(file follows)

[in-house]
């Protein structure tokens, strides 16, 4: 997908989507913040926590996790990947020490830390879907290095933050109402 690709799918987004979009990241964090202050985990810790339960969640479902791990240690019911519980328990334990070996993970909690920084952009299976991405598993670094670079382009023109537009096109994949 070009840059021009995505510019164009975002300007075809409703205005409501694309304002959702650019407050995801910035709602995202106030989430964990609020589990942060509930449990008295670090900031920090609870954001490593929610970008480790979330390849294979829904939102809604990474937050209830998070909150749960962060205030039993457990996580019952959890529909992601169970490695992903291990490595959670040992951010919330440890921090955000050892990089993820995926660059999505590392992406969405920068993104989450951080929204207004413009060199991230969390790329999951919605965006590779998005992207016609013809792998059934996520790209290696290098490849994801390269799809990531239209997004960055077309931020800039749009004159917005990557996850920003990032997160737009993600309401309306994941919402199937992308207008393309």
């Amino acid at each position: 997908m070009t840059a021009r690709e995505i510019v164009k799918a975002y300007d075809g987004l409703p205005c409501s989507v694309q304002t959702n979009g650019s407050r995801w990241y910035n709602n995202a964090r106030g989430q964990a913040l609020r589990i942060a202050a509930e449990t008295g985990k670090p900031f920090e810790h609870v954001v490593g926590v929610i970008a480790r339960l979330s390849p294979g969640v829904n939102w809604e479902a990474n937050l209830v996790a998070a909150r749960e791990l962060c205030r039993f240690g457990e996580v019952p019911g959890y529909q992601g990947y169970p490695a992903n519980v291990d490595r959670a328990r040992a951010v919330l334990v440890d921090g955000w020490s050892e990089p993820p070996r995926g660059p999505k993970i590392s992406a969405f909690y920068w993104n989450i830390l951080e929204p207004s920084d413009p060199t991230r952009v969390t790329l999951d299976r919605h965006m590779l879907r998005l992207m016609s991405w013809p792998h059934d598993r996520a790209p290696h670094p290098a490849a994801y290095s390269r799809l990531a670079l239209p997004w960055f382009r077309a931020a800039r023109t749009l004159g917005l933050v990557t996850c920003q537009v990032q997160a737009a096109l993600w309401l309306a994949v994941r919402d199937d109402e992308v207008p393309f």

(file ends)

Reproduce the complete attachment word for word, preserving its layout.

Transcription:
[in-house]
């Protein structure tokens, strides 16, 4: 997908989507913040926590996790990947020490830390879907290095933050109402 690709799918987004979009990241964090202050985990810790339960969640479902791990240690019911519980328990334990070996993970909690920084952009299976991405598993670094670079382009023109537009096109994949 070009840059021009995505510019164009975002300007075809409703205005409501694309304002959702650019407050995801910035709602995202106030989430964990609020589990942060509930449990008295670090900031920090609870954001490593929610970008480790979330390849294979829904939102809604990474937050209830998070909150749960962060205030039993457990996580019952959890529909992601169970490695992903291990490595959670040992951010919330440890921090955000050892990089993820995926660059999505590392992406969405920068993104989450951080929204207004413009060199991230969390790329999951919605965006590779998005992207016609013809792998059934996520790209290696290098490849994801390269799809990531239209997004960055077309931020800039749009004159917005990557996850920003990032997160737009993600309401309306994941919402199937992308207008393309």
């Amino acid at each position: 997908m070009t840059a021009r690709e995505i510019v164009k799918a975002y300007d075809g987004l409703p205005c409501s989507v694309q304002t959702n979009g650019s407050r995801w990241y910035n709602n995202a964090r106030g989430q964990a913040l609020r589990i942060a202050a509930e449990t008295g985990k670090p900031f920090e810790h609870v954001v490593g926590v929610i970008a480790r339960l979330s390849p294979g969640v829904n939102w809604e479902a990474n937050l209830v996790a998070a909150r749960e791990l962060c205030r039993f240690g457990e996580v019952p019911g959890y529909q992601g990947y169970p490695a992903n519980v291990d490595r959670a328990r040992a951010v919330l334990v440890d921090g955000w020490s050892e990089p993820p070996r995926g660059p999505k993970i590392s992406a969405f909690y920068w993104n989450i830390l951080e929204p207004s920084d413009p060199t991230r952009v969390t790329l999951d299976r919605h965006m590779l879907r998005l992207m016609s991405w013809p792998h059934d598993r996520a790209p290696h670094p290098a490849a994801y290095s390269r799809l990531a670079l239209p997004w960055f382009r077309a931020a800039r023109t749009l004159g917005l933050v990557t996850c920003q537009v990032q997160a737009a096109l993600w309401l309306a994949v994941r919402d199937d109402e992308v207008p393309f």